by Kurt Cobain

Paper Book, 2003




New York : Riverhead Books, 2003.


Presents lyrics, drawings, letters, and other writings from Kurt Cobain's journals, revealing his thoughts on Nirvana, fame, fans, and the state of rock music.

User reviews

LibraryThing member craigschonborn
The book showed me how Kurts mind worked, and showed me how an artist sees the world compared to the normal layman.

Obviously there is no story to speak of, just thughts from himself.
LibraryThing member worm
I'm a sucker for diaries. This was no exception, all handwritten too! Funny, distrubing and sad all in one.
LibraryThing member Linus_Linus
Though the book is a capitalistic marketing of an icon I could not resist buying it. I wanted to know if he was the same person I had reckoned him to be through his songs. When I finished the book , I had realised how incredibly daft and supremely beautiful was his passion for music. The book is an excellent journey of affect through passion and how it burns you out if left on its own.… (more)
LibraryThing member AyeshaF
A lot has been said and written about Kurt Cobain and not all of it can be called polite or even true, just people making up stuff, trying to read too much into his words and generally just being arrogant enough to say things as if they knew him.

So this was an opportunity to discover the real person. I have always had admiration for him and reading the pieces put together from his journals has solidified it a million times more. I have nothing but the deepest respect for his opinions. When it comes to knowing about Kurt Cobain it is very essential to not use sources that did not have his backing, so what if people like to keep certain things private, no one would like their lives to be analysed the way it happened with Kurt Cobain or in fact most of the artists who get famous.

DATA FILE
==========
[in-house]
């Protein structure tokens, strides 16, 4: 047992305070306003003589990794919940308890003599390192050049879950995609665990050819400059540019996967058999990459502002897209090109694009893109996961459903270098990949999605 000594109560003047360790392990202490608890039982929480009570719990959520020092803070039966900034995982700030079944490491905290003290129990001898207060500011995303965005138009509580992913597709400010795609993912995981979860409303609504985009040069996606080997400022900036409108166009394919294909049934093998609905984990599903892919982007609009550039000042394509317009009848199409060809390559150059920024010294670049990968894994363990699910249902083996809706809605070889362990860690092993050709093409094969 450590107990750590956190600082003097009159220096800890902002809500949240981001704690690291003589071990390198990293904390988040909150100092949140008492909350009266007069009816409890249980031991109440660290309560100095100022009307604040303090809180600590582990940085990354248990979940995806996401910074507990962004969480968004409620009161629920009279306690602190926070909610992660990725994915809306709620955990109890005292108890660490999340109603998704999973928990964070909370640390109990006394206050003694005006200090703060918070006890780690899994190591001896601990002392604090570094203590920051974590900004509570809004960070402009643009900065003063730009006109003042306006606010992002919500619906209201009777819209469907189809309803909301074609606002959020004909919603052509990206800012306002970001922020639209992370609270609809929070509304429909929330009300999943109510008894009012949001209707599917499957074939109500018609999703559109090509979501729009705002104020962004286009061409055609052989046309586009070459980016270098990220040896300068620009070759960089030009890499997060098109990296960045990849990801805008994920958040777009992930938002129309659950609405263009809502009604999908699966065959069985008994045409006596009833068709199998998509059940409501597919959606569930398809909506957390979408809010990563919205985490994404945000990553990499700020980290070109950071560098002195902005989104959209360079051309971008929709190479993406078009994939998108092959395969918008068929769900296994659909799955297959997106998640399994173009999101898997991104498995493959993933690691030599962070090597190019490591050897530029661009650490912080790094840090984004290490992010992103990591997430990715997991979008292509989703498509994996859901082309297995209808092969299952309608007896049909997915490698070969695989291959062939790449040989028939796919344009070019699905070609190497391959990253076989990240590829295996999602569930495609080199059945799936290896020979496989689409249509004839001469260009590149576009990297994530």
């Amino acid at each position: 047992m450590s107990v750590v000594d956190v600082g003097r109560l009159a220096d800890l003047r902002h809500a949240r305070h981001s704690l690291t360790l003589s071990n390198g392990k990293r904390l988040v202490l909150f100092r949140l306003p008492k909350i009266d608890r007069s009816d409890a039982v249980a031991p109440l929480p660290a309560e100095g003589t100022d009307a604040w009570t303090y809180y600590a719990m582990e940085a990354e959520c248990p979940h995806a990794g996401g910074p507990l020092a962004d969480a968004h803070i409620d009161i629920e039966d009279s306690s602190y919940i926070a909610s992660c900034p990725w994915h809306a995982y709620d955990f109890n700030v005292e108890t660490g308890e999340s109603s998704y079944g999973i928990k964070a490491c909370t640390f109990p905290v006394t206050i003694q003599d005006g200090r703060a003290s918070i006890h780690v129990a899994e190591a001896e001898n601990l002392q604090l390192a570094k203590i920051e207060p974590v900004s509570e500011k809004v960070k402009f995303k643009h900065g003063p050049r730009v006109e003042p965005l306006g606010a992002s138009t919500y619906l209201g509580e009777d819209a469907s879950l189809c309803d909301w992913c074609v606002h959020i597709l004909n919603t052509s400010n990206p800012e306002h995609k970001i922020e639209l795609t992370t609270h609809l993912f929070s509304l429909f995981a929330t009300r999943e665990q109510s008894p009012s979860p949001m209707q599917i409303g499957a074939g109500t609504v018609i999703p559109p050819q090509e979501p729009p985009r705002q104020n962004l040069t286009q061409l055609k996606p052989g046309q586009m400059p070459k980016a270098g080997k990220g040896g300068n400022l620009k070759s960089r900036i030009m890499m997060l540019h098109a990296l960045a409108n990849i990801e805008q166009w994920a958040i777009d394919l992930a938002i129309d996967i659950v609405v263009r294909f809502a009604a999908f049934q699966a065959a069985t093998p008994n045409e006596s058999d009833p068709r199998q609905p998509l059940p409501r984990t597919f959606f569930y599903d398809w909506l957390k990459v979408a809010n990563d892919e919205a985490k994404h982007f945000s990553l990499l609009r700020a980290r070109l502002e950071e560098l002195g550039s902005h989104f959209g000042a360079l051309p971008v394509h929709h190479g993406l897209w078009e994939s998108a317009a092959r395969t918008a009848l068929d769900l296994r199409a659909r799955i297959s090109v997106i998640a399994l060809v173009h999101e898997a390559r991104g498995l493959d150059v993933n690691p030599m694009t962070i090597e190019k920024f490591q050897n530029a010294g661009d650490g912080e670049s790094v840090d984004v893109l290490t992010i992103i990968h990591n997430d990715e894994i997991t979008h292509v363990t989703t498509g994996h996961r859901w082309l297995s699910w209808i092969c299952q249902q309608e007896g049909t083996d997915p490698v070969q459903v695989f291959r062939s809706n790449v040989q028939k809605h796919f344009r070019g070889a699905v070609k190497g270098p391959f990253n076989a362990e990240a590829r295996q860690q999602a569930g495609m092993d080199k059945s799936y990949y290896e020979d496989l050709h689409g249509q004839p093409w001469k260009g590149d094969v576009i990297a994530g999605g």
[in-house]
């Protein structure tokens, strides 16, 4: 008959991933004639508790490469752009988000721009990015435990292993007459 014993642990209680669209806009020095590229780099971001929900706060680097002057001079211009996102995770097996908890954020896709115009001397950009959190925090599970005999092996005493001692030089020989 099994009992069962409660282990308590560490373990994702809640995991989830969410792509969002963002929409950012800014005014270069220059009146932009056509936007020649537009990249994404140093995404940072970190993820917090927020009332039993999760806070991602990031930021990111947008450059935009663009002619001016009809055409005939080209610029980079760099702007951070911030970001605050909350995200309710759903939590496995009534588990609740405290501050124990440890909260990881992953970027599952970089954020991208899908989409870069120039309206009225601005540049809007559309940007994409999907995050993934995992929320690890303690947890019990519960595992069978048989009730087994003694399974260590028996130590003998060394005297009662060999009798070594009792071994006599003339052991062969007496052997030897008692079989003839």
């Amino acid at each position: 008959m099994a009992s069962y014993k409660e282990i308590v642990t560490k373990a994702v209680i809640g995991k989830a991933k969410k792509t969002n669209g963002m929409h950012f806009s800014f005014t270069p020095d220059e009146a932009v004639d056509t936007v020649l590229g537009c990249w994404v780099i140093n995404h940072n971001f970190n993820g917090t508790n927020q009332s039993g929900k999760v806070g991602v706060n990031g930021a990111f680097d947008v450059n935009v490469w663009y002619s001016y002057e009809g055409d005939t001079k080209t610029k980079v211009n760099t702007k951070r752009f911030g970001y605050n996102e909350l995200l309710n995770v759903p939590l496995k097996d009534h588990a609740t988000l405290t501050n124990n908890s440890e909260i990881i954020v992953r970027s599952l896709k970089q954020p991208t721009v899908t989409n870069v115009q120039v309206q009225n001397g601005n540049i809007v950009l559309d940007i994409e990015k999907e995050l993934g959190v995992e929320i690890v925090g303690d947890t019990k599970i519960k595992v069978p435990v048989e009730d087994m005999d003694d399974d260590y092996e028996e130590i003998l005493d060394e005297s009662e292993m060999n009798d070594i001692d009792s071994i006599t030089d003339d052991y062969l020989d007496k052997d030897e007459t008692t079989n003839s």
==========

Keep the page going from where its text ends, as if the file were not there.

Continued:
Therefore, while a lot has been said, very few of it is worthwhile for someone who really cares about Nirvana's music and the things that it stood for. This of course is the best thing to one can read to actually know parts of Kurt Cobain. Another would be the Michael Azzerad book and the movie 'Kurt Cobain-About a Son' based on it. The film is beautifully made.

I felt rather conflicted because Kurt had always valued his privacy so highly but I'm really glad that I read it because I cannot think of a single reason why someone would not like him after reading it. Better than reading what other self-righteous scum-bags had to say.
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LibraryThing member Lukerik
I notice the editor isn't named. You do get a sense of the author. Whether this is a true image is of course open to debate. I'm not convinced that a man's private and random jottings are a valid basis for judgement, nor even that these things should be made public.

The impression you get is of an uneducated, immature and confused man. He lets vent to such hatred against people for being what he himself is and does, banging on about his white guilt and how he's going to change things from within. He can be funny in a darkly ironic way but there's a truely dark and revisionist side here. You can see him degenerate as his drug use takes hold.

As I say, I don't know that these jottings can really reveal the man, but what we have here has been well arranged to tell a story.
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LibraryThing member engpunk77
Interesting, mildly. His personal journals; I could relate, as a teenager, but now it seems like nonsense (as do my own journals from that age).



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